How to avoid becoming an example of purpose-wash

Purpose, by its nature, is ambitious - when done effectively, it represents a shift in emphasis for the business. A new 'business as usual'. When done ineffectively, it's nothing more than a snappy strapline.

How to avoid becoming an example of purpose-wash

More brands than ever are adopting purpose. When RY conducted the 2016 Fit for Purpose Index, over 85% of brands in the sample were identified as having a clear sense of purpose. This is up from less than 75% in the 2015 index. This change demonstrates the value that brands are seeing from purpose, with more and more leveraging it to add depth and meaning to their brand and business. 

As brands rush to embrace purpose, they run the risk of following a ‘me-too’ strategy – embracing it because it’s the topic du jour rather than as a strategic response to a business need. This shows a misunderstanding of the level of commitment required to be truly purposeful.

Simply having a purpose statement is not enough to become purposeful. The statement itself is just the start – a promise to your audiences. The brand then has to ensure that the ‘purpose promise’ is delivered to employees, customers and shareholders through its communications, performance and behaviour. If this doesn’t happen, it loses credibility and impact.

In the long-term, this can do far more harm than good. Recent history tells us that consumers are savvier than ever. We can smell fake a mile off. You only need to look at the many accusations of greenwashing over the past 10 years to know that, if you make bold and ambitious claims but don’t deliver on them, people will know and call you out on it.

RY recently published Fit for Purpose: A Reality Check, which dispelled the myth that purpose is the new greenwash. It’s not. There are many brands that clearly demonstrate that they’re delivering on their purpose. But there are also some that don’t.

So, how can you ensure that yours is meaningful? According to our experts, there are many ways.

Measure your progress

Measuring your impact is fundamental to demonstrating purpose in action. This is easier said than done, and differs from brand to brand and purpose to purpose. It’s worth keeping in mind that if you can’t measure the impact of your purpose, is it really more than just a snappy strapline? Are you making a promise you can’t keep?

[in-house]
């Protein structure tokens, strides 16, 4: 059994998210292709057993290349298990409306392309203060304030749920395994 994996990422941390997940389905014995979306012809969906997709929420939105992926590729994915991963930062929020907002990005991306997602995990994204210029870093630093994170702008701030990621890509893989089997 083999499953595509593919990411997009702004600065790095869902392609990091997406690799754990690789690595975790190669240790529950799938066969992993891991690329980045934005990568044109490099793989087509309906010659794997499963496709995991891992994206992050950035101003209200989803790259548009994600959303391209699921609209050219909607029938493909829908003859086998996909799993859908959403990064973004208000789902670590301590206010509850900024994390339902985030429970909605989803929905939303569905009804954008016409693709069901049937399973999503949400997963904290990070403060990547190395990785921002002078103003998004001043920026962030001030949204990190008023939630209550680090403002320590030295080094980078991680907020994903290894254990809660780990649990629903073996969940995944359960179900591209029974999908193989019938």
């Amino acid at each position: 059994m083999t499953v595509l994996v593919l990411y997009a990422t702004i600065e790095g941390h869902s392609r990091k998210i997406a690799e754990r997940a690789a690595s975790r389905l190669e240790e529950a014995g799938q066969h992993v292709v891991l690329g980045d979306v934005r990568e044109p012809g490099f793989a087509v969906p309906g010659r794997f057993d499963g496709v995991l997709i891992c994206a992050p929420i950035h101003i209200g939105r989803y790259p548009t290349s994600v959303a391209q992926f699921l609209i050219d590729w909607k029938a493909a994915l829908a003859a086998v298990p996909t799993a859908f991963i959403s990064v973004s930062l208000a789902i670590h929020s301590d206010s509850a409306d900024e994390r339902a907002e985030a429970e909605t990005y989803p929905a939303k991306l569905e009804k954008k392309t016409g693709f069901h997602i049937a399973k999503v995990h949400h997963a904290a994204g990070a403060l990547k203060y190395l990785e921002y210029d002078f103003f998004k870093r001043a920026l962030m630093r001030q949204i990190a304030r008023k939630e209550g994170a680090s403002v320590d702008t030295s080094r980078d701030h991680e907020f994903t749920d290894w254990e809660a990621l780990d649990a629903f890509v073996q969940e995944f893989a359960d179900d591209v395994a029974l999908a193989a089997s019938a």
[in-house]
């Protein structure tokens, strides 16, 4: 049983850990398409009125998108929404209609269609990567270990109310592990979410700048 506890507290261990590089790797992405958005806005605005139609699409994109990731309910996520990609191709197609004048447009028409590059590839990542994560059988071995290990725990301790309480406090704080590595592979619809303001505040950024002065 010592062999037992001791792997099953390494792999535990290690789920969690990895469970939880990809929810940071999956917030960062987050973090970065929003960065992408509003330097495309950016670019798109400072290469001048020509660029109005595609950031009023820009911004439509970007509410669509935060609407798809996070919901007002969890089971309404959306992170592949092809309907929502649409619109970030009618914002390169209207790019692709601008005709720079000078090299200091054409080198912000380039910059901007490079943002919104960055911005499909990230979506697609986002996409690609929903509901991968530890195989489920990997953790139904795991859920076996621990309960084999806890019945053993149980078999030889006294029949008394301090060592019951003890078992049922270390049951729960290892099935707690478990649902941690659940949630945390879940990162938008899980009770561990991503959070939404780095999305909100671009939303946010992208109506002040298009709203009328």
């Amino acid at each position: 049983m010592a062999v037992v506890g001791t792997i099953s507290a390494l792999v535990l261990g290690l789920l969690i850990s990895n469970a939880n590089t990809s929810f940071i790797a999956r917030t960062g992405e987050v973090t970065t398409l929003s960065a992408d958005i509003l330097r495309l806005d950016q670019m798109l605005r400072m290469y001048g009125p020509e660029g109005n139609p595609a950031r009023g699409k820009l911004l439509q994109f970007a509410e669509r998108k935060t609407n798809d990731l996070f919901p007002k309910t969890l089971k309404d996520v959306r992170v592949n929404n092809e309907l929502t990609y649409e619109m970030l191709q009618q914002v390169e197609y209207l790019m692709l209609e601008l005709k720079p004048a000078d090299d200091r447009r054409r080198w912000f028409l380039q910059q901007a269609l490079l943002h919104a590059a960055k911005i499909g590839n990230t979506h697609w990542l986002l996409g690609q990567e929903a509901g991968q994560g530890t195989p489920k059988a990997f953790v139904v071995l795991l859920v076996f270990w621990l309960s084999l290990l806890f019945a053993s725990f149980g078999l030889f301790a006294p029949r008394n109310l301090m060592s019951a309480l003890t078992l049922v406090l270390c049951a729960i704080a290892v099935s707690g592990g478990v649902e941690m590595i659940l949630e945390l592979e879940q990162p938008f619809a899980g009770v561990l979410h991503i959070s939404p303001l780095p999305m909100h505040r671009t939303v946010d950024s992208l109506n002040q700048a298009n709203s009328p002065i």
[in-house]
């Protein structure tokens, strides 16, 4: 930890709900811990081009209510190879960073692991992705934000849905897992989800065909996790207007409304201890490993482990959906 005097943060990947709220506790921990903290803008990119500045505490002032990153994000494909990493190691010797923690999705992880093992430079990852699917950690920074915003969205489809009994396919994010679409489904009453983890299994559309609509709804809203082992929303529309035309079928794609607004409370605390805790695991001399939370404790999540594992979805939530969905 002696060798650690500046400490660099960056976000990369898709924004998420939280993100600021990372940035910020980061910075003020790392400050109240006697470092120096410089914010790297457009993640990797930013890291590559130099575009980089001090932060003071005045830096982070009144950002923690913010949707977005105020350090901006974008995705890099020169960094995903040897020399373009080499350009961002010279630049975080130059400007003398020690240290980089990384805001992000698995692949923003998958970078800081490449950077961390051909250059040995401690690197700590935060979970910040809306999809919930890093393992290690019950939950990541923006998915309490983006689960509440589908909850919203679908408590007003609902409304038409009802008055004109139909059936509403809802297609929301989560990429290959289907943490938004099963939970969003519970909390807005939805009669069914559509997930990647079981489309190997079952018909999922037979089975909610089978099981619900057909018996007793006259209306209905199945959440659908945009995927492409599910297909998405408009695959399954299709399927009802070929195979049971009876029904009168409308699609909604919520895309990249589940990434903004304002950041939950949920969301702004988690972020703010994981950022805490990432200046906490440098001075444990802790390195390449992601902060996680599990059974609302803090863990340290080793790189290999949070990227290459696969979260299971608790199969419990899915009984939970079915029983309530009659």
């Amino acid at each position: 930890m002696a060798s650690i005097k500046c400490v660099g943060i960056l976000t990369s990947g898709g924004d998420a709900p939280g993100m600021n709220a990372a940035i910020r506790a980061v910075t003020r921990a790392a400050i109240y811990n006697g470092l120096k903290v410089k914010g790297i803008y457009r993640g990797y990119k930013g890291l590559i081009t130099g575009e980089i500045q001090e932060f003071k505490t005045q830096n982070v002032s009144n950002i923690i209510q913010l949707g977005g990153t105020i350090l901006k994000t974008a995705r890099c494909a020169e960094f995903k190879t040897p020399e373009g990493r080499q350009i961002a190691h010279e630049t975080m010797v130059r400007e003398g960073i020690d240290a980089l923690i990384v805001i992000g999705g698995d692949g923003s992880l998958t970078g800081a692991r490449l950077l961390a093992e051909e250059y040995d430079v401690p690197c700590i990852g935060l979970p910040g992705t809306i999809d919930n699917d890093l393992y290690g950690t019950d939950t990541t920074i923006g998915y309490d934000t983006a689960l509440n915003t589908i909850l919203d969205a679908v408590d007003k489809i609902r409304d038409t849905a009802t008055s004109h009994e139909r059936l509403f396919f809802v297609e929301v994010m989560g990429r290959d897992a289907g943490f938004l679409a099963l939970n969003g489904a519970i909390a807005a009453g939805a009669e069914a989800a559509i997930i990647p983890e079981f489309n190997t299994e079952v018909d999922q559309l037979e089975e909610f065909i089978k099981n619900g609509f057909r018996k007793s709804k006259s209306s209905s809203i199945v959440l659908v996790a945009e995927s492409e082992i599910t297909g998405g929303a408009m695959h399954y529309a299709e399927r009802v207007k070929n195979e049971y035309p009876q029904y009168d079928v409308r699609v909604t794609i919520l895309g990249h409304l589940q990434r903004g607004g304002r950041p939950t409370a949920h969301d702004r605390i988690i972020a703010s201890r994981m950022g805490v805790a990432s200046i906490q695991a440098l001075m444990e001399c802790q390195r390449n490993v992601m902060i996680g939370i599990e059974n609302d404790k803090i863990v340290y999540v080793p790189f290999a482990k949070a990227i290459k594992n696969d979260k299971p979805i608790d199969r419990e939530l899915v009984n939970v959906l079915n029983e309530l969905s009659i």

“It’s about living and breathing it. Lots of companies rush to have a purpose but is that purpose credible? Can you actually deliver on it? Can you demonstrate that what you’re doing is linked back to it?”

Peter Edwards, External Communications Director, RB

Embed it into the culture of the business

To ensure that they didn’t run the risk of over-promising and under-delivering on their purpose, the business leaders we interviewed have focused on embedding it into the culture of their organisation. This means that it is front of mind for people across the business. This not only helps the whole organisation to behave in line and with the purpose but also means that everyone is working together to achieve the purpose.

“One of the challenges around purpose is that our people need to understand that it’s more than just a phrase. They need to experience it, they need to understand how they make an impact in their role, and we want them to feel like they’re part of Deloitte’s purpose.  We also need to ensure that our leaders believe it, live it and promote it. This all starts with recruiting and onboarding.”

Michele Parmelee, Global Managing Principal, Talent, Brand and Communications, Deloitte

Use purpose to bring sustainability into the core of the business

Purpose and sustainability are not the same. But they can complement each other. For some brands, purpose provides the ‘why’ and sustainability provides the ‘how’. There’s a dual benefit of this. Purpose brings sustainability closer to the heart of the organisation where it can have the most impact, while sustainability gives the purpose credibility and demonstrates a deeper level of commitment to improving the world around the business.  

“There were a wide range of initiatives around the company that were great but not unified around a central theme. Purpose has helped us unite the great work that’s done across the organisation. Now, when we carry out those initiatives, they’re aligned to our purpose of improving people’s lives through economic development, social progress, or environmental impact.”

Julie Barrier, VP, Purpose-Driven Marketing, SAP

Be consistent

Consistency is key to building credibility in your purpose. It’s why Johnson and Johnson’s Credo is held in such high regard. It demonstrates a commitment to put the needs and well-being of the people the business serves first. When purpose has been so integral to a business for such a long period of time, it would be impossible to doubt it. Conversely, if a brand changed its purpose regularly, improving lives one day and making the world carbon-neutral the next, they’re going to have to work hard to demonstrate that what they’re doing is anything more than purpose-wash.

“A good purpose must always remain. Consistency is really important. It would be a mistake to change a purpose for convenience, and I would advise new CEOs not to touch the purpose of their organisations. Strategies can change, but purpose should remain.”

Nanne Bos, Head of Global Brand Management, ING

Ultimately, it comes down to the question: If you changed your purpose tomorrow, would people notice? For our interviewees, the answer would be an instant yes. What about your business? 

Matt Gibbs is an analyst at Radley Yeldar

Radley Yeldar

Topics: CSR & ethics
Tags: | Communications
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